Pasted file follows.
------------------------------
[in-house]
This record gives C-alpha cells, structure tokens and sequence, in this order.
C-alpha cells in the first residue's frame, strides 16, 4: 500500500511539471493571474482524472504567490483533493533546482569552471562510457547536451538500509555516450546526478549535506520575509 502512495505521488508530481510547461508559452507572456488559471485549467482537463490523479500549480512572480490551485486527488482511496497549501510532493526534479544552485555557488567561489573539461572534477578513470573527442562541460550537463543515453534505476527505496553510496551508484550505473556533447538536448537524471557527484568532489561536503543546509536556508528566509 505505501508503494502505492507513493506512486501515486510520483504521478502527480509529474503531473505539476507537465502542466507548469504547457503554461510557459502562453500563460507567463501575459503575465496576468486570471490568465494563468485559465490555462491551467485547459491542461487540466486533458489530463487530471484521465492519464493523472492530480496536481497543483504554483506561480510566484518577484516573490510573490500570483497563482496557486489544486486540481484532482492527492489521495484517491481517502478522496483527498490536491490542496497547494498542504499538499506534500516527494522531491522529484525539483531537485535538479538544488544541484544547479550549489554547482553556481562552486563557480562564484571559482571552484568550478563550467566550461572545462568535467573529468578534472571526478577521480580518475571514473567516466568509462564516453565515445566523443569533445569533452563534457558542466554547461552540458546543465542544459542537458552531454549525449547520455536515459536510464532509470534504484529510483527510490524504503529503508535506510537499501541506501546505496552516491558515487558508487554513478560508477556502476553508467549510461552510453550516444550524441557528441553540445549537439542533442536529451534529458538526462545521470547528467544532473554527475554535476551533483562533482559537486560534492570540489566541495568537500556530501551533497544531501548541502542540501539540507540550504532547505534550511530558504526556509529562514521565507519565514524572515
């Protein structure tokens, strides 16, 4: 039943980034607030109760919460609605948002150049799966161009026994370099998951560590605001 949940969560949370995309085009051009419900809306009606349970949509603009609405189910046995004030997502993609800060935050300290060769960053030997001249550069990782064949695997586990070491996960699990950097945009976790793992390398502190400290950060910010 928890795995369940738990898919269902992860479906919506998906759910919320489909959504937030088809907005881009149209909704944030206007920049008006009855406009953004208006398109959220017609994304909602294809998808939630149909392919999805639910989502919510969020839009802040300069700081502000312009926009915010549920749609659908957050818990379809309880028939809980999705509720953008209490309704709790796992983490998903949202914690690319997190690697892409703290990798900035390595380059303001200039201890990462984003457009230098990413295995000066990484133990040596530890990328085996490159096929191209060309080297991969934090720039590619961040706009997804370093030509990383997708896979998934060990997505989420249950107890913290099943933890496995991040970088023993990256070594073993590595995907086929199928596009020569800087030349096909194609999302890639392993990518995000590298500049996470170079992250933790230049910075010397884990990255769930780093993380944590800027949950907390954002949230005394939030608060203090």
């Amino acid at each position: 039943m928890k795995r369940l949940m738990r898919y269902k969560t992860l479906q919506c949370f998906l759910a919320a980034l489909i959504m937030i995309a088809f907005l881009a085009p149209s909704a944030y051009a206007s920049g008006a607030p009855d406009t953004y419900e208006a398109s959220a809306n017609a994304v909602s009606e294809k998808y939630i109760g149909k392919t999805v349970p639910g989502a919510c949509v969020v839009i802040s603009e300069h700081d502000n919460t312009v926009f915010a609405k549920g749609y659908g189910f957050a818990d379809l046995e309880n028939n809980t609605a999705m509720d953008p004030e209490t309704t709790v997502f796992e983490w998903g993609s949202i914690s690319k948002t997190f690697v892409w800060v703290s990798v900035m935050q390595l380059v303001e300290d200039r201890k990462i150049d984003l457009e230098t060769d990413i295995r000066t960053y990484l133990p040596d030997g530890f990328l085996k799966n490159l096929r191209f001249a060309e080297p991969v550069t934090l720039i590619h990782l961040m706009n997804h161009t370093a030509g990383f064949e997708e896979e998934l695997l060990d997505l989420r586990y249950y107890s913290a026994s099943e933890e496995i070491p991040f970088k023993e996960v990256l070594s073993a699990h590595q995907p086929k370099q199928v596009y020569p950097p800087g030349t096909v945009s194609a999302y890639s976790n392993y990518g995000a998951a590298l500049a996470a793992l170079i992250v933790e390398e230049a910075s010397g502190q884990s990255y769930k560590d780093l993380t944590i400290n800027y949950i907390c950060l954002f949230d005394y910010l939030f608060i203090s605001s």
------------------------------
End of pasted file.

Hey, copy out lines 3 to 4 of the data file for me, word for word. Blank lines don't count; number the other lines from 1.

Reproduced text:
C-alpha cells in the first residue's frame, strides 16, 4: 500500500511539471493571474482524472504567490483533493533546482569552471562510457547536451538500509555516450546526478549535506520575509 502512495505521488508530481510547461508559452507572456488559471485549467482537463490523479500549480512572480490551485486527488482511496497549501510532493526534479544552485555557488567561489573539461572534477578513470573527442562541460550537463543515453534505476527505496553510496551508484550505473556533447538536448537524471557527484568532489561536503543546509536556508528566509 505505501508503494502505492507513493506512486501515486510520483504521478502527480509529474503531473505539476507537465502542466507548469504547457503554461510557459502562453500563460507567463501575459503575465496576468486570471490568465494563468485559465490555462491551467485547459491542461487540466486533458489530463487530471484521465492519464493523472492530480496536481497543483504554483506561480510566484518577484516573490510573490500570483497563482496557486489544486486540481484532482492527492489521495484517491481517502478522496483527498490536491490542496497547494498542504499538499506534500516527494522531491522529484525539483531537485535538479538544488544541484544547479550549489554547482553556481562552486563557480562564484571559482571552484568550478563550467566550461572545462568535467573529468578534472571526478577521480580518475571514473567516466568509462564516453565515445566523443569533445569533452563534457558542466554547461552540458546543465542544459542537458552531454549525449547520455536515459536510464532509470534504484529510483527510490524504503529503508535506510537499501541506501546505496552516491558515487558508487554513478560508477556502476553508467549510461552510453550516444550524441557528441553540445549537439542533442536529451534529458538526462545521470547528467544532473554527475554535476551533483562533482559537486560534492570540489566541495568537500556530501551533497544531501548541502542540501539540507540550504532547505534550511530558504526556509529562514521565507519565514524572515
């Protein structure tokens, strides 16, 4: 039943980034607030109760919460609605948002150049799966161009026994370099998951560590605001 949940969560949370995309085009051009419900809306009606349970949509603009609405189910046995004030997502993609800060935050300290060769960053030997001249550069990782064949695997586990070491996960699990950097945009976790793992390398502190400290950060910010 928890795995369940738990898919269902992860479906919506998906759910919320489909959504937030088809907005881009149209909704944030206007920049008006009855406009953004208006398109959220017609994304909602294809998808939630149909392919999805639910989502919510969020839009802040300069700081502000312009926009915010549920749609659908957050818990379809309880028939809980999705509720953008209490309704709790796992983490998903949202914690690319997190690697892409703290990798900035390595380059303001200039201890990462984003457009230098990413295995000066990484133990040596530890990328085996490159096929191209060309080297991969934090720039590619961040706009997804370093030509990383997708896979998934060990997505989420249950107890913290099943933890496995991040970088023993990256070594073993590595995907086929199928596009020569800087030349096909194609999302890639392993990518995000590298500049996470170079992250933790230049910075010397884990990255769930780093993380944590800027949950907390954002949230005394939030608060203090």